[BUG] Fraction>>asFloat returns infinity if numerator and
denominator both very large
martin at hand2mouse.com
Mon Oct 9 14:39:14 UTC 2000
I ran into this surprising result last night:
returned a reasonable value (318, IIRC) but
I dug a bit and found that the cause is that both the denominator and
numerator were very large.
A test case:
((10 raisedToInteger: 309) + 1 / (10 raisedToInteger: 309)) rounded
returns 1, which seems correct, but
((10 raisedToInteger: 309) + 1 / (10 raisedToInteger: 309)) asFloat
returns Infinity, which does not seem correct. I expect to get
exactly 1.0 in this case, since that is the Float value that most
closely approximates the Fraction's value.
"Answer a Float that represents the same value as does the receiver."
| df scaleFactor scaledDenominator |
df _ denominator asFloat.
^ df isInfinite
["might be representable as a denormalized Float"
scaleFactor _ 2 raisedToInteger: 53.
scaledDenominator _ (denominator /
numerator asFloat / scaleFactor asFloat /
[numerator asFloat / df]
This code assumes that if the denominator isInfinite, that the
numerator is *not* Infinite. Scaling down both numerator and
denominator before converting would avoid this problem, but it's not
clear to me exactly how much to scale to avoid losing precision
If the more numerically-minded folks on the list have an opinion on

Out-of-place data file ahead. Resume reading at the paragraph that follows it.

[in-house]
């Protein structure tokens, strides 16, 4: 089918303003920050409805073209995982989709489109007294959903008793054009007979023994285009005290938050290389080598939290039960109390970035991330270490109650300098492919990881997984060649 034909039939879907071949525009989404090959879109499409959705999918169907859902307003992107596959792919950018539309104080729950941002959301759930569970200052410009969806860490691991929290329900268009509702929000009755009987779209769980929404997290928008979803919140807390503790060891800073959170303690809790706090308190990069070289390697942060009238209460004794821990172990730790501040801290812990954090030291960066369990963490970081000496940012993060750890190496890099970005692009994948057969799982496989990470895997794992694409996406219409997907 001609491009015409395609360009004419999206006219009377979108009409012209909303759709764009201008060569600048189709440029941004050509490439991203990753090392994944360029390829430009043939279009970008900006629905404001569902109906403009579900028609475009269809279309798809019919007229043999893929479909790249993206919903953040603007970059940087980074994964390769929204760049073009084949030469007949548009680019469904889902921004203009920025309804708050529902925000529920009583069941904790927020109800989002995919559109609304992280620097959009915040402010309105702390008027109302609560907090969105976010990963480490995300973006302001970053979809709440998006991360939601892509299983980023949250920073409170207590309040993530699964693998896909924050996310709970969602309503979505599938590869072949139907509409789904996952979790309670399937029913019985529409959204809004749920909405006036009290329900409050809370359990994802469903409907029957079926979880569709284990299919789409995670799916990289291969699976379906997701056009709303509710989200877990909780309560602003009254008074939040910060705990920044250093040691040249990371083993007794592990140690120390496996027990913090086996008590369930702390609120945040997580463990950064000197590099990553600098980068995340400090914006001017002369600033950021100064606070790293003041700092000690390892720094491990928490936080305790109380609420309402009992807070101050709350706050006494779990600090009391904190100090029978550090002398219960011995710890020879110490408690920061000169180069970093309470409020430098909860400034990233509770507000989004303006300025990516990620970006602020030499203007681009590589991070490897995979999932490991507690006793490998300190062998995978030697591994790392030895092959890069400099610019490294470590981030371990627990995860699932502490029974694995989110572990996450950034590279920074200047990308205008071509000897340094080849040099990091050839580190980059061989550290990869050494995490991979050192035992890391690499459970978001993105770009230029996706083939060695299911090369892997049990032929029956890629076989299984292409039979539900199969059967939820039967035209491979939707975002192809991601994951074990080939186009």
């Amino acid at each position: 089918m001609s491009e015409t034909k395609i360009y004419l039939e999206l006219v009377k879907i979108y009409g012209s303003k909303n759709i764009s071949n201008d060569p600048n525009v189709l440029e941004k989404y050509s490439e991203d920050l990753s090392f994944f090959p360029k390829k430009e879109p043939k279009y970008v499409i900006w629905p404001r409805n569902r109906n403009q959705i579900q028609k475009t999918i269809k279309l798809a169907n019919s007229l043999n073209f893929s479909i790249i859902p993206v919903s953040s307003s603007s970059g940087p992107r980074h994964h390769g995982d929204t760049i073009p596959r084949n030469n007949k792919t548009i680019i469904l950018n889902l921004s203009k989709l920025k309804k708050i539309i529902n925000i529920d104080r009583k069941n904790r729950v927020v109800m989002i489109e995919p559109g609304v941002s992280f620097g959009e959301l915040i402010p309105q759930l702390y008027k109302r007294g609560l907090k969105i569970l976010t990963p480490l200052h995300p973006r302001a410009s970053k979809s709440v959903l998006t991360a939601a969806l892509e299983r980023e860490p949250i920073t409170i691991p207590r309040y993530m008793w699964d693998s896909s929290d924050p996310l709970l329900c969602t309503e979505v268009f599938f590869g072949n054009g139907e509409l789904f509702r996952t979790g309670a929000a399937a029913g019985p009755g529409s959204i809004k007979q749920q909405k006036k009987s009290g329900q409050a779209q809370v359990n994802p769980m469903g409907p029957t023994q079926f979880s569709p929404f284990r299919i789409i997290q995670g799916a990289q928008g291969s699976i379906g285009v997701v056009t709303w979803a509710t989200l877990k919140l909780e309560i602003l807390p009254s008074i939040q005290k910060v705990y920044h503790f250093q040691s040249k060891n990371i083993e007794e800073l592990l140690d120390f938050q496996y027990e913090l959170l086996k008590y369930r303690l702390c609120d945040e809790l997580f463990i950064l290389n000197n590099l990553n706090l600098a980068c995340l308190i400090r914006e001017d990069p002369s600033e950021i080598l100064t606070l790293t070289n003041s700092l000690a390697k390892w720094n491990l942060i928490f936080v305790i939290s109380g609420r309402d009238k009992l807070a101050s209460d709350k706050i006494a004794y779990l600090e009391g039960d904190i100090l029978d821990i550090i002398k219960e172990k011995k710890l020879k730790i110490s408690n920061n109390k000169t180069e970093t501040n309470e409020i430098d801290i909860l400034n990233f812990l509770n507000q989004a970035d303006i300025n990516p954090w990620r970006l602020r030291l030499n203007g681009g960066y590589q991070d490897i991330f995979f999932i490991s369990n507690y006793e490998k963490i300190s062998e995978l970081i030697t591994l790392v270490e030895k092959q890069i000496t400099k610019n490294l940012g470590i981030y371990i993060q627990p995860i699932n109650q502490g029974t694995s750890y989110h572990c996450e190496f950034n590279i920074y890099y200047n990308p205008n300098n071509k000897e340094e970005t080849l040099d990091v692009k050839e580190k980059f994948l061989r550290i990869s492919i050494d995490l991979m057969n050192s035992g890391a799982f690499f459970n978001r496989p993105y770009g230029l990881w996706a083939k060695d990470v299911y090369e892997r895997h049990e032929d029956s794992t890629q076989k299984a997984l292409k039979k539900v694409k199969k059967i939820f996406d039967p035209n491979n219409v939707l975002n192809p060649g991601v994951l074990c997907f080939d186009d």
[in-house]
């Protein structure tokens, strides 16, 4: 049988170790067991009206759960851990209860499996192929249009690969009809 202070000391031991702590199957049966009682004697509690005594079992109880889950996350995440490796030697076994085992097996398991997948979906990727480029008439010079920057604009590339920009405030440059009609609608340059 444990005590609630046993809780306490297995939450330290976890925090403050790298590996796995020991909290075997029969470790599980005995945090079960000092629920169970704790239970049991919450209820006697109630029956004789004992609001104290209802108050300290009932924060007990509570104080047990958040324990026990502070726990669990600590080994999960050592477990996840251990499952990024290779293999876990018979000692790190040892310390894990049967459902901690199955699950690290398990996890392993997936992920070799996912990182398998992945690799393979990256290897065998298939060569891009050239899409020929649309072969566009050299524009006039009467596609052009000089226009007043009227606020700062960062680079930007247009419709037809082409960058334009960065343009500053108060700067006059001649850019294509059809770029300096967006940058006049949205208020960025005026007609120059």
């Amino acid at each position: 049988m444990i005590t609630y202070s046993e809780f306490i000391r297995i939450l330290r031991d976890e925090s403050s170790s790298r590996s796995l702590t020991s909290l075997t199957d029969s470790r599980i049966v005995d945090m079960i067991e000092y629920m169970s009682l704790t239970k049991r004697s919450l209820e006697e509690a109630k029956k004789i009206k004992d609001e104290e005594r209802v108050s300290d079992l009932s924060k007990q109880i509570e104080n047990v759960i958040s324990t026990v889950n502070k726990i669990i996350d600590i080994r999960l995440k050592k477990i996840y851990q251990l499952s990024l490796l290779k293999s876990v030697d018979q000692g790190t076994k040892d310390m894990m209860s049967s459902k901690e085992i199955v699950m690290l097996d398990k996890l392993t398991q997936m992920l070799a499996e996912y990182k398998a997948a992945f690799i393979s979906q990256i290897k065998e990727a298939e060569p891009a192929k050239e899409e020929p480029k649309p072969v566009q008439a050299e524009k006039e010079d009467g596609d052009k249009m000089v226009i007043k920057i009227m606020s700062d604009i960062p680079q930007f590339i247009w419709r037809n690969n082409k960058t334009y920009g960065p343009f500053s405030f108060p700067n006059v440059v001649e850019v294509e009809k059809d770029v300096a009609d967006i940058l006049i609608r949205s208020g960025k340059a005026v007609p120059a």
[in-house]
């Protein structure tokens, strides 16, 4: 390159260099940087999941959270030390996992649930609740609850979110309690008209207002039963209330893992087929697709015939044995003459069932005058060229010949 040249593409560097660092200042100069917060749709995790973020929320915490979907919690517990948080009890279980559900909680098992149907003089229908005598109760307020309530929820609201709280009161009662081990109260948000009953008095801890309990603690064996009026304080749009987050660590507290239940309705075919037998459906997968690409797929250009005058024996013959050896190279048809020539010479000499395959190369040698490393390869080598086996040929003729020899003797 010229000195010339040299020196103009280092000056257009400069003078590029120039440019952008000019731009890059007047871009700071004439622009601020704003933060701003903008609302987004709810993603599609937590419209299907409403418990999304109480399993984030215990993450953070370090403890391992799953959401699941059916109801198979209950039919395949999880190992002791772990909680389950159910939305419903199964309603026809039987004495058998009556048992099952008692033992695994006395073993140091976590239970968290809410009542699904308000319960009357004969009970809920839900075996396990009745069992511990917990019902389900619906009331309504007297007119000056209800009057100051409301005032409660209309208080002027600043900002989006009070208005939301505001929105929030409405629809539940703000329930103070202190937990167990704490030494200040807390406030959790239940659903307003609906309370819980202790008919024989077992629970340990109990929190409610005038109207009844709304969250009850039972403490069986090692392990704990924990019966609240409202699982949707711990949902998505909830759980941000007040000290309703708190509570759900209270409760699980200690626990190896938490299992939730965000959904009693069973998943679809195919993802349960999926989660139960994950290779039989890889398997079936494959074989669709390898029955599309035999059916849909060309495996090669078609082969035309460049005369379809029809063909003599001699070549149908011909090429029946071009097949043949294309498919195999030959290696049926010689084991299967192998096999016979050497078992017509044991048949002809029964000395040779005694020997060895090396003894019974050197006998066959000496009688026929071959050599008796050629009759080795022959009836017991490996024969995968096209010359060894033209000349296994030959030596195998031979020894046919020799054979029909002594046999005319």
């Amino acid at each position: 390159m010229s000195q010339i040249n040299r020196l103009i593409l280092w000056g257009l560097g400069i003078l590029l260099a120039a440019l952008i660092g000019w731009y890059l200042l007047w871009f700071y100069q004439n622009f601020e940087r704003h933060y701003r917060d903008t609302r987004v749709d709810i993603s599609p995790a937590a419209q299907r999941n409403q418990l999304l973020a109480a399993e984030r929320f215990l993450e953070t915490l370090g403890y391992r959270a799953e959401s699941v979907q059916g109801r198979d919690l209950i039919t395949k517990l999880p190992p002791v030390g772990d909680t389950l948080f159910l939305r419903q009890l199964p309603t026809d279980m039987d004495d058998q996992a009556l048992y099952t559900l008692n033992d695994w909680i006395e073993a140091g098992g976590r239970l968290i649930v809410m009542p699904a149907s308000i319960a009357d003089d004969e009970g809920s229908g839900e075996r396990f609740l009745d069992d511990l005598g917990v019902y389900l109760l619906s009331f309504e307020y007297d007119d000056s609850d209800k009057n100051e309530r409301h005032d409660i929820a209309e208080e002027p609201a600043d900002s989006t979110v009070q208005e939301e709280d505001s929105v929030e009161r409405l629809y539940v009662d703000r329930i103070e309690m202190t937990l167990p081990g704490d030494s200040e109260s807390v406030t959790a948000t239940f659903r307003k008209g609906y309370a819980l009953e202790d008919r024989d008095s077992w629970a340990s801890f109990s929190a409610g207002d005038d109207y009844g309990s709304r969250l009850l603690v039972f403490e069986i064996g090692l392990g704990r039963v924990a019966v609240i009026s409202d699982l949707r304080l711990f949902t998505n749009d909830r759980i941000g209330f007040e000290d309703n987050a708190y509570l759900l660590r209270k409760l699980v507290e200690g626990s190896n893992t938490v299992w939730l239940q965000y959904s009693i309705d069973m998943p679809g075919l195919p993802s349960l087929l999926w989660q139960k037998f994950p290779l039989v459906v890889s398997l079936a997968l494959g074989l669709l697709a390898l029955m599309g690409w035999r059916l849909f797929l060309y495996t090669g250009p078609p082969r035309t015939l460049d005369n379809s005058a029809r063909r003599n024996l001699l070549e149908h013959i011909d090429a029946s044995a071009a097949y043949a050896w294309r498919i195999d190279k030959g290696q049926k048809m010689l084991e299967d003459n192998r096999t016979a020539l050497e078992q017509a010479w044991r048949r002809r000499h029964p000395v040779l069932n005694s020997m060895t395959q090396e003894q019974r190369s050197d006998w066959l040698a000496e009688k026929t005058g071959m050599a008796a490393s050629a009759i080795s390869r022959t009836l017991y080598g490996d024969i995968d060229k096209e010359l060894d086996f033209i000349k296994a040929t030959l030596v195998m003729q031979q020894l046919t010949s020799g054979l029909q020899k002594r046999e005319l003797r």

this, please send it, otherwise I'll give it more thought this
And a historical note: Andres found a problem in Fraction>>asFloat a
couple of years ago, copied below, which may or may not be the same
At 10:08 PM -0300 11/30/98, sqrmax at cvtci.com.ar wrote:
>I found a problem with Fraction>>asFloat. And I've found a part of the
>problem. Integer>>asFloat for largeIntegers is broken. It can
>consider as few as
>49 bits of data when fraction parts of floats are 52 + implicit bits long.
>This can happen when the largeInteger in question is longer than 7 bytes. This
>is fixed, and a faster asFloat was developed. It can be more than 20% faster
>than its original counterpart, plus it answers correctly.
>But Fraction>>asFloat still needs work.
>I include my profiler so you can measure the difference with precision.
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